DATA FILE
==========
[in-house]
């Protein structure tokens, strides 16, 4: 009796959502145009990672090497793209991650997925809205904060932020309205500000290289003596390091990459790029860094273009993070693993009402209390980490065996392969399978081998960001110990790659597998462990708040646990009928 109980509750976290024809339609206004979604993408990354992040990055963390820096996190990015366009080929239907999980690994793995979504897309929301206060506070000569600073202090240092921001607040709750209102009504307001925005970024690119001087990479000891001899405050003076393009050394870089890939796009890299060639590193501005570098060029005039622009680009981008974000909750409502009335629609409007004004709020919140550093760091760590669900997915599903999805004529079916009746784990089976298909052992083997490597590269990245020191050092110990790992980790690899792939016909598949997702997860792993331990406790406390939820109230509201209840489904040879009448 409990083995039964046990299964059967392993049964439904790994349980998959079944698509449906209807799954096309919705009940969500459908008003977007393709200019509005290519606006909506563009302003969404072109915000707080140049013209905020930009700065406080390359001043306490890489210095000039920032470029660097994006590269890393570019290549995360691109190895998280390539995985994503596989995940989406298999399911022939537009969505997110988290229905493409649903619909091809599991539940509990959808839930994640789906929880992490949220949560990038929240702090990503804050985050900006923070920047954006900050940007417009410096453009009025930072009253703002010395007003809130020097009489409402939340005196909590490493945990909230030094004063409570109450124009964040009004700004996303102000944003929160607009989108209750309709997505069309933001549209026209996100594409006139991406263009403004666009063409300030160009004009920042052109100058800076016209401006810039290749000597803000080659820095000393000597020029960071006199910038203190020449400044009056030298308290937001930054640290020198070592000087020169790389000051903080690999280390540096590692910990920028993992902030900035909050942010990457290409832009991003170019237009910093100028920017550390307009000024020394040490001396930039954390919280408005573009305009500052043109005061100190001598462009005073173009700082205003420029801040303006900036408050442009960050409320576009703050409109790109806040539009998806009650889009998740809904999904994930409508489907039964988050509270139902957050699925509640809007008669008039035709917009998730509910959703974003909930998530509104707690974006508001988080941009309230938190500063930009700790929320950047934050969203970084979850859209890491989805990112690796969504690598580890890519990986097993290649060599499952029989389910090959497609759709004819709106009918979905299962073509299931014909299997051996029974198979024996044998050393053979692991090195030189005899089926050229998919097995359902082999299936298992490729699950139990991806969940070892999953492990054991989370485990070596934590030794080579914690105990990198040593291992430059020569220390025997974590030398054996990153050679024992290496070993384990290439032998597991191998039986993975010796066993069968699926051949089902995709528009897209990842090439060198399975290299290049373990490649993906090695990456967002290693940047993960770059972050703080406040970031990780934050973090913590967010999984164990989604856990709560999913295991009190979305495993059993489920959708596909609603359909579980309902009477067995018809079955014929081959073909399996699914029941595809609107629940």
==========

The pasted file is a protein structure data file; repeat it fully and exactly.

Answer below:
[in-house]
């Protein structure tokens, strides 16, 4: 009796959502145009990672090497793209991650997925809205904060932020309205500000290289003596390091990459790029860094273009993070693993009402209390980490065996392969399978081998960001110990790659597998462990708040646990009928 109980509750976290024809339609206004979604993408990354992040990055963390820096996190990015366009080929239907999980690994793995979504897309929301206060506070000569600073202090240092921001607040709750209102009504307001925005970024690119001087990479000891001899405050003076393009050394870089890939796009890299060639590193501005570098060029005039622009680009981008974000909750409502009335629609409007004004709020919140550093760091760590669900997915599903999805004529079916009746784990089976298909052992083997490597590269990245020191050092110990790992980790690899792939016909598949997702997860792993331990406790406390939820109230509201209840489904040879009448 409990083995039964046990299964059967392993049964439904790994349980998959079944698509449906209807799954096309919705009940969500459908008003977007393709200019509005290519606006909506563009302003969404072109915000707080140049013209905020930009700065406080390359001043306490890489210095000039920032470029660097994006590269890393570019290549995360691109190895998280390539995985994503596989995940989406298999399911022939537009969505997110988290229905493409649903619909091809599991539940509990959808839930994640789906929880992490949220949560990038929240702090990503804050985050900006923070920047954006900050940007417009410096453009009025930072009253703002010395007003809130020097009489409402939340005196909590490493945990909230030094004063409570109450124009964040009004700004996303102000944003929160607009989108209750309709997505069309933001549209026209996100594409006139991406263009403004666009063409300030160009004009920042052109100058800076016209401006810039290749000597803000080659820095000393000597020029960071006199910038203190020449400044009056030298308290937001930054640290020198070592000087020169790389000051903080690999280390540096590692910990920028993992902030900035909050942010990457290409832009991003170019237009910093100028920017550390307009000024020394040490001396930039954390919280408005573009305009500052043109005061100190001598462009005073173009700082205003420029801040303006900036408050442009960050409320576009703050409109790109806040539009998806009650889009998740809904999904994930409508489907039964988050509270139902957050699925509640809007008669008039035709917009998730509910959703974003909930998530509104707690974006508001988080941009309230938190500063930009700790929320950047934050969203970084979850859209890491989805990112690796969504690598580890890519990986097993290649060599499952029989389910090959497609759709004819709106009918979905299962073509299931014909299997051996029974198979024996044998050393053979692991090195030189005899089926050229998919097995359902082999299936298992490729699950139990991806969940070892999953492990054991989370485990070596934590030794080579914690105990990198040593291992430059020569220390025997974590030398054996990153050679024992290496070993384990290439032998597991191998039986993975010796066993069968699926051949089902995709528009897209990842090439060198399975290299290049373990490649993906090695990456967002290693940047993960770059972050703080406040970031990780934050973090913590967010999984164990989604856990709560999913295991009190979305495993059993489920959708596909609603359909579980309902009477067995018809079955014929081959073909399996699914029941595809609107629940």